The Rashtriya Madhyamik Shiksha Abhiyan (RMSA) was launched in 2009 with key objectives of achieving the enrolment rate of 75% at secondary level by 2015, achieving universal access by 2017 and universal retention by 2020. While the targets are progressive, the scheme has not been able to gain deep penetration at state and district levels with respect to proper planning and execution, and the progress has been sluggish due to under-allocations as well as poor utilisation of allocated budgets.

The Parliamentary Standing Committee on HRD in April 2015 stated that, against a total projection of Rs 27,466 crore for RMSA in the 12th Plan period, less than 50% was allocated in the first three years. In 2015-16, the Union government reduced its investment on secondary education by 29%, putting an obligation on states to invest more.

Given CRY’s experience of working in over 23 states in education, we strongly feel that RMSA is still in its formative stage and it is too early for the Union government to reduce its resources. In fact, the role of the Union government is crucial at this stage in pro-actively supporting states in putting up the building blocks for secondary education, and carrying out adequate investment in training and provisioning of physical facilities and ensuring quality interventions.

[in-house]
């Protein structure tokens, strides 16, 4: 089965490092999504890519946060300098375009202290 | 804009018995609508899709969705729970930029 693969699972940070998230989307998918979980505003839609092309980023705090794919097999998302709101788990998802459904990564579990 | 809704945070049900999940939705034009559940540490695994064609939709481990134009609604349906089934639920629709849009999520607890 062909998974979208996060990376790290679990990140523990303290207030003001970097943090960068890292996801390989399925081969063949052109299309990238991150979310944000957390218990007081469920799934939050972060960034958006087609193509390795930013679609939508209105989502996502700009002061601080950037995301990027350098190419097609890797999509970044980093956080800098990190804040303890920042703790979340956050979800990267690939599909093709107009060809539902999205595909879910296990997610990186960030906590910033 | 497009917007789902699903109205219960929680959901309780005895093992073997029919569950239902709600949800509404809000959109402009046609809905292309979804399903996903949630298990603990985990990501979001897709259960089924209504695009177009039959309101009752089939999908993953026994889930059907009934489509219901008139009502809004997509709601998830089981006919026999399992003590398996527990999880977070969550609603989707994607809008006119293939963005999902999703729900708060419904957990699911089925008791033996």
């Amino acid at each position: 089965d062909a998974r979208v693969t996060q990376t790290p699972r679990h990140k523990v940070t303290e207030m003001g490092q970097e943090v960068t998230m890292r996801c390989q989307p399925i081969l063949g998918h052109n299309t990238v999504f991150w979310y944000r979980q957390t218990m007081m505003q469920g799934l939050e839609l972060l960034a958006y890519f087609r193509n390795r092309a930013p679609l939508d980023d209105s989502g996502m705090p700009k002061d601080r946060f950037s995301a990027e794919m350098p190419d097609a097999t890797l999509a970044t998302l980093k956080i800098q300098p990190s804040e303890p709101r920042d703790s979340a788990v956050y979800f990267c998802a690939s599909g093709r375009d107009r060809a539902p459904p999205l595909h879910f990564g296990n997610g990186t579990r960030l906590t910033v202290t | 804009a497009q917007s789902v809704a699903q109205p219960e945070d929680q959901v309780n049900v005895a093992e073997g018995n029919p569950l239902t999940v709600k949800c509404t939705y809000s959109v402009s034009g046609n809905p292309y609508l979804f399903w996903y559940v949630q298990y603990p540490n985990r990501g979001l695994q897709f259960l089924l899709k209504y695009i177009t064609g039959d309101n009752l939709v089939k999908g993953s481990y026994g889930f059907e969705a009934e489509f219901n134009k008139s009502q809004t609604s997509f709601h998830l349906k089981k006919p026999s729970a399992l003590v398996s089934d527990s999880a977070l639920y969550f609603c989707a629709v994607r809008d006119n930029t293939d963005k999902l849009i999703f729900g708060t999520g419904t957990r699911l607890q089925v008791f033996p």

In 2015-16, the social sector—health, education and nutrition—was de-prioritised by both the Centre and states. With the Centre calling for greater spending from states, and states requesting the Union finance ministry to revert to the earlier pattern of funding, will Budget FY17 resolve the impasse and ensure that 333.2 million children get their due? We truly hope that the Budget will bring in accelerated investment in education, ensuring a strong foundation for the nation’s progress.

By Komal Ganotra

The author is director, Policy, Research and Advocacy at CRY (Child Rights and You)